Clayton Blog

A Look at the Evolution of the Low Country Tiny Home

The beautiful Low Country tiny home has not always had the design you see now. The initial Low Country model design has evolved in different ways so that the tiny home space is maximized in every way.

 

Architect Jeffrey Dungan, the artist behind the Designer Series tiny homes, said sometimes his team looks back at custom home projects and thinks “Oh, we could have done that a little bit different.”

 

With the Designer Series tiny homes though, Clayton and Dungan’s teams have the opportunity to continually improve upon the designs and the way tiny homes are built. Clayton is excited to lead the way in making tiny homes available to homeowners across the country as the tiny home movement grows.

 

How the Low Country Has Changed

Clayton Tiny Home Living Room

 

Initially, the Low Country model was conceptualized as a PMRV, which can be certified to comply with ANSI A119.5-15 standards.

 

To help make tiny living more accessible across the country, Clayton decided to alter the original Low Country design. We wanted lead the way in offering tiny living solutions for the challenges tiny homeowners experience, so we chose to build the Designer Series tiny homes as small modular homes instead of PMRVs.

 

The Reason for the Changes

Clayton Tiny Home Living Room Kitchen

 

Certain design changes came due to the decision to shift the Designer Series tiny homes from being built as PMRVs to small modular homes. The different building codes and zoning regulations for homes require tiny homes to be built differently than PMRVs.

 

For example, a habitable space is required by the IRC to have a certain minimum height and minimum square footage. This eliminates the option to include a habitable sleeping loft in a tiny home built to IRC code.

 

However, we’re excited for the future of tiny homes and changes in building codes. For instance, the 2018 IRC Code will have specific allowances for lofts and ladders in tiny houses. Because we have already considered how to use a loft space in a tiny dwelling, we look forward to the opportunity to integrate lofts and ladders as states adopt the 2018 IRC Code. As states adopt the 2018 IRC Code, this means our tiny homes that are built for those states can have lofts and ladders while remaining compliant with all applicable state and local building codes.

 

Clayton Tiny Home Bedroom

 

Other design changes were made to maximize space, a challenge that Dungan and his team were excited to take on when facing the Designer Series tiny home project.

 

“What I love about it from our perspective is it’s really challenged all of the ways that we thought about space before and how we use space and how little space it takes and what you can do with that space if you’re very thoughtful about it,” Dungan said.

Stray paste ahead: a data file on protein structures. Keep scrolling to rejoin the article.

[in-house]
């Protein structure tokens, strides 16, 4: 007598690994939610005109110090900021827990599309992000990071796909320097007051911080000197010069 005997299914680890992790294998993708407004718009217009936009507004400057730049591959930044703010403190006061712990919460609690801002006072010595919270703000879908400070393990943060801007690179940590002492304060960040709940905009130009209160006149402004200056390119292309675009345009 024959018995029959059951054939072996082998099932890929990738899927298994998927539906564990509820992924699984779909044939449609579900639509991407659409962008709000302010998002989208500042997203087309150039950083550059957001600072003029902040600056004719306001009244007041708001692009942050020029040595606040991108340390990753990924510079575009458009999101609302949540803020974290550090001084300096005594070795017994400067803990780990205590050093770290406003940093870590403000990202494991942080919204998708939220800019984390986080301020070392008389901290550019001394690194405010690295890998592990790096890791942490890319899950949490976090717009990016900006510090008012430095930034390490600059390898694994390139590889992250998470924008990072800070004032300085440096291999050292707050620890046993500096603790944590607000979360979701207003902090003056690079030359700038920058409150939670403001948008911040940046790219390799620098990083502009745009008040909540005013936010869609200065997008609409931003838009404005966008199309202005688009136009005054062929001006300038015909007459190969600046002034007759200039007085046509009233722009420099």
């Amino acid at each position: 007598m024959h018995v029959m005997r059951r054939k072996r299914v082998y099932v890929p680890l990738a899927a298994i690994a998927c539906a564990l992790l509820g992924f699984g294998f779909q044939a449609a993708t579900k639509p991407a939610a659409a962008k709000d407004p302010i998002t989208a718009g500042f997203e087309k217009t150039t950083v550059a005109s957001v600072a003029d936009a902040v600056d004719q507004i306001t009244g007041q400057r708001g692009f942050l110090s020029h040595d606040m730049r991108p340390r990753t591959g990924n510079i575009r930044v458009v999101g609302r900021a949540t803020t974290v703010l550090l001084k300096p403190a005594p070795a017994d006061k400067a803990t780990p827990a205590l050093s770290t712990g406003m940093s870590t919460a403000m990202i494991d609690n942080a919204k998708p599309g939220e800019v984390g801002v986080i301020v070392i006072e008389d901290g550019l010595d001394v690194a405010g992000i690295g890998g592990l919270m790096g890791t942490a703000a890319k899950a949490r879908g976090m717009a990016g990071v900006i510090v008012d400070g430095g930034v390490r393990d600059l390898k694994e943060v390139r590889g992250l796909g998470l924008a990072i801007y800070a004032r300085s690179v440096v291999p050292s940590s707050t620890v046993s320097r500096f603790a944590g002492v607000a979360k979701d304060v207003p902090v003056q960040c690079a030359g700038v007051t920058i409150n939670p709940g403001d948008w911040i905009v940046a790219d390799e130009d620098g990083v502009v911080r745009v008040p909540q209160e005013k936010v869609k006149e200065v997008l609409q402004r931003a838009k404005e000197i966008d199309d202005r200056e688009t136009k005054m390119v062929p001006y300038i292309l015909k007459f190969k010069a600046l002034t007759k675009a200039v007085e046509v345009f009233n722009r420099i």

When Dungan and his team were designing the Clayton Designer Series tiny homes, they had to consider not just designing by the square foot, but by the square inch.

 

Home Feature and Layout Changes in the Low Country

Because of the design changes and the desire to maximize space, different features in the Low Country have been altered and updated since conceptualization. For instance, the Low Country model was at first designed with bunk beds for additional sleeping room.

 

Clayton Low Country Bunk Beds

 

As the design of the tiny home has evolved, the bunk beds were removed and the tiny home now includes a storage area that can be used for desk space, laundry, crafts and various other purposes.

 

Clayton Low Country Updated Hallway

 

The home also had a loft with a ladder leading up to it. This loft space and ladder are no longer included in the design.

 

Clayton Tiny Home Loft

 

The bathroom now includes a tub along with the previously included shower, and the team of designers have since integrated above-the-shower storage, maximizing the available space.

 

Clayton Tiny Home Shower Storage

 

Key designer features that make the Low Country so amazing have remained throughout the changes. Beautiful appliances from Summit Appliance® maximize kitchen space while large casement windows let in plenty of light.

 

Clayton Tiny Home Kitchen Cabinets Appliances

 

Wood ceiling beams draw the eye upward and open up the living room. Plus, gorgeous oak hardwood flooring warms up the whole home.

 

Clayton Tiny Home Living room

 

Since the Low Country was inspired by southern low country areas like Savannah and Charleston, the luxurious poplar bark siding and cedar shake shingles let the home blend in perfectly with natural marsh settings.

 

Low Country Exterior Siding

 

These stunning features from Dungan and his team of artists let you settle into the Low Country without feeling like the space is too small. Since Dungan’s favorite inspiration for each project has always been the people he designs for, each amenity and feature in the tiny home was incorporated purposefully with the future homeowner in mind.

 

As Clayton leads the way in tackling the challenges around building tiny homes, the Low Country’s design has evolved to meet homeowners’ needs while at the same time also meeting all applicable building codes in an elegant, natural and luxurious way. We continue to evolve with the tiny home movement and make luxurious, simplified living more accessible through our Designer Series tiny homes.

 

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Topics Tiny Homes